Pros: This is a good sounding entry level bass amp.
FENDER RUMBLE 100 BASS COMBO AMPLIFIER 1x15
Back in 1951, Fender introduced the world to the Fender Precision Bass, and the world of music has never been the same since. As any Bass Guitarist will tell you, you need a good bass amp to bring out the sound you are trying to achieve with your bass. Sure there are plenty of high priced bass combo amps on the market that sound great. But what about the beginning bassist? The world of good sounding bass amps designed with beginners is mind is pretty slim pickens. Fortunately, Fender has a heart, and they have designed some nice sounding, relatively inexpensive bass amps with the beginner in mind. One of the nicest bass amps on the market today for beginners is the Fender Rumble 100 Bass Combo Amplifier 1x15. Read on and see if this amp has some of the characteristics that you might be interested in looking for the next time you might be considering purchasing a small bass amp.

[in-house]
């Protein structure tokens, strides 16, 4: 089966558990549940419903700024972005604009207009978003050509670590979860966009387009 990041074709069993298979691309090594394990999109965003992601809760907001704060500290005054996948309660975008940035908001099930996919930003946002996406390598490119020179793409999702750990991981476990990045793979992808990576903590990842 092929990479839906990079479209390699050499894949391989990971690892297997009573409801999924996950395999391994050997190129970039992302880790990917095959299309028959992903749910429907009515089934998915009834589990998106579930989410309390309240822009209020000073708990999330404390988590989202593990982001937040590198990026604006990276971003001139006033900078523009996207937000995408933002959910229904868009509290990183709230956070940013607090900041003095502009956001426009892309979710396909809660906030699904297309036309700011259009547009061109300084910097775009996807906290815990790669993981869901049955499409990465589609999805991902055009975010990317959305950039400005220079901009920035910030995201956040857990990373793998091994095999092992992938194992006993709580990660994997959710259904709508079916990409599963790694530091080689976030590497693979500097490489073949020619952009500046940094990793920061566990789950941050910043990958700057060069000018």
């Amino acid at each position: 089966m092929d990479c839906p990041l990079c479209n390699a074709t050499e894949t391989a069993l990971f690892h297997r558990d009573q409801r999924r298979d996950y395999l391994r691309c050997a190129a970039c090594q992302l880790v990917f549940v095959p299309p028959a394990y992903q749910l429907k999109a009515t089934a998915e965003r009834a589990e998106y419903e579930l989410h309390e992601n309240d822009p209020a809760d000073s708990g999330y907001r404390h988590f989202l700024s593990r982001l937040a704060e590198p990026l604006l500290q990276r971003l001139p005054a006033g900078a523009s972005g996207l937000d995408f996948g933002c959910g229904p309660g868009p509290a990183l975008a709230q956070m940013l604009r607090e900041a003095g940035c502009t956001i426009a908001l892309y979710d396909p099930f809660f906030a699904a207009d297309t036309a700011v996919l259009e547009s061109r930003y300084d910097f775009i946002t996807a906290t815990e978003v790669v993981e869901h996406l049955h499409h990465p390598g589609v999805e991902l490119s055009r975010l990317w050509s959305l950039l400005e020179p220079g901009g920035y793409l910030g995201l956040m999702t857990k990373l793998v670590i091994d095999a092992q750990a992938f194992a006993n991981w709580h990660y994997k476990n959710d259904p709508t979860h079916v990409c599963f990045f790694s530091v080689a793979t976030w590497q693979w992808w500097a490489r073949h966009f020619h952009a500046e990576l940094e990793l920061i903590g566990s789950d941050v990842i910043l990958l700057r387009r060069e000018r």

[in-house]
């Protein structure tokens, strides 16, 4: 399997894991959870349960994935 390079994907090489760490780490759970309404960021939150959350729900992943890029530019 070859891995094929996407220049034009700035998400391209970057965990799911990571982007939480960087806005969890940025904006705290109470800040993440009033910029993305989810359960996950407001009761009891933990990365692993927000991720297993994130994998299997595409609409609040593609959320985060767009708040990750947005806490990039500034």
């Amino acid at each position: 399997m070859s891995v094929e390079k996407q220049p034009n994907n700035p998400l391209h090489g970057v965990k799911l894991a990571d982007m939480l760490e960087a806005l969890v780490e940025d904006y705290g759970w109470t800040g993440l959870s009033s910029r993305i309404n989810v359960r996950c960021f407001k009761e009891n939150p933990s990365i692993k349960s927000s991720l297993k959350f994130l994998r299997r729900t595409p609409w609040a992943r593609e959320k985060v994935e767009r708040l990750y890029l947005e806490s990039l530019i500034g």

Price is always a consideration for most of us when it comes to making any purchasing decision. The Fender Rumble 100 Bass Combo Amplifier 1x15 has a list price of $599.99, but it can be had from most large musical instrument chain stores for as little as $349.99 at a discount. The Fender Rumble 100 Bass Combo Amp 1x15 that I will be discussing today is the smallest member of the current Fender Rumble Bass Amp family. As with any small size amp, the consideration to purchase a small amp usually represents a compromise, which may involve cost and/or performance. As with any compromise, there are pros and cons to be considered, good points and bad points, and ultimately it comes down to individual preferences and needs. I shall try in this review to highlight the pros and cons of this amp, so that you can make an informed buying decision, if you should at some point consider a possible purchase of the Fender Rumble 100 Combo Bass Amplifier 1x15.